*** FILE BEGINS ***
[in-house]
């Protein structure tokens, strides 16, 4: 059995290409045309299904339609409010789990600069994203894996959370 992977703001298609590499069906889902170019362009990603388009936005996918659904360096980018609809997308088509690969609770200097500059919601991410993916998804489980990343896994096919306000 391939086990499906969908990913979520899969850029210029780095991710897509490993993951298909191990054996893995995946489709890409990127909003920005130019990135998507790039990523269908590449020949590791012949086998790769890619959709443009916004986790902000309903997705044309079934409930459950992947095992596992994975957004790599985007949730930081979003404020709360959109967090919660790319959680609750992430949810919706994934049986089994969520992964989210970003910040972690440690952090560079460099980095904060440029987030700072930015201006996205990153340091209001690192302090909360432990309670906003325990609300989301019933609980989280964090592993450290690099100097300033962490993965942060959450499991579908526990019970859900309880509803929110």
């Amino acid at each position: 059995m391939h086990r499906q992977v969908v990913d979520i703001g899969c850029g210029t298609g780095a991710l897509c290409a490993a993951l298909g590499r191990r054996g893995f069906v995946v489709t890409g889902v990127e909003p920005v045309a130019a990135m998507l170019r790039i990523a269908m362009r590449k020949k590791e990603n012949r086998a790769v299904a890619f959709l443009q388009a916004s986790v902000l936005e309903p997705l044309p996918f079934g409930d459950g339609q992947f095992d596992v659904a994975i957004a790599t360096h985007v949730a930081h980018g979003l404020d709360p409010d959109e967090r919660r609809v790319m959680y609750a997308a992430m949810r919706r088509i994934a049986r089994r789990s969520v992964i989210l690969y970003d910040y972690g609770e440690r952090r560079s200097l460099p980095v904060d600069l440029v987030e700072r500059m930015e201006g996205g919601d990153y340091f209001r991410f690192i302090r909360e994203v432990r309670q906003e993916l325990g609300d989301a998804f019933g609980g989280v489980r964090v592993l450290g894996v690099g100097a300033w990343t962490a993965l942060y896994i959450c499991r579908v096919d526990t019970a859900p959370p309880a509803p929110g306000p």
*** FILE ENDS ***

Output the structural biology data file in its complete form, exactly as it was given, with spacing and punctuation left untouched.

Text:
[in-house]
């Protein structure tokens, strides 16, 4: 059995290409045309299904339609409010789990600069994203894996959370 992977703001298609590499069906889902170019362009990603388009936005996918659904360096980018609809997308088509690969609770200097500059919601991410993916998804489980990343896994096919306000 391939086990499906969908990913979520899969850029210029780095991710897509490993993951298909191990054996893995995946489709890409990127909003920005130019990135998507790039990523269908590449020949590791012949086998790769890619959709443009916004986790902000309903997705044309079934409930459950992947095992596992994975957004790599985007949730930081979003404020709360959109967090919660790319959680609750992430949810919706994934049986089994969520992964989210970003910040972690440690952090560079460099980095904060440029987030700072930015201006996205990153340091209001690192302090909360432990309670906003325990609300989301019933609980989280964090592993450290690099100097300033962490993965942060959450499991579908526990019970859900309880509803929110």
């Amino acid at each position: 059995m391939h086990r499906q992977v969908v990913d979520i703001g899969c850029g210029t298609g780095a991710l897509c290409a490993a993951l298909g590499r191990r054996g893995f069906v995946v489709t890409g889902v990127e909003p920005v045309a130019a990135m998507l170019r790039i990523a269908m362009r590449k020949k590791e990603n012949r086998a790769v299904a890619f959709l443009q388009a916004s986790v902000l936005e309903p997705l044309p996918f079934g409930d459950g339609q992947f095992d596992v659904a994975i957004a790599t360096h985007v949730a930081h980018g979003l404020d709360p409010d959109e967090r919660r609809v790319m959680y609750a997308a992430m949810r919706r088509i994934a049986r089994r789990s969520v992964i989210l690969y970003d910040y972690g609770e440690r952090r560079s200097l460099p980095v904060d600069l440029v987030e700072r500059m930015e201006g996205g919601d990153y340091f209001r991410f690192i302090r909360e994203v432990r309670q906003e993916l325990g609300d989301a998804f019933g609980g989280v489980r964090v592993l450290g894996v690099g100097a300033w990343t962490a993965l942060y896994i959450c499991r579908v096919d526990t019970a859900p959370p309880a509803p929110g306000p």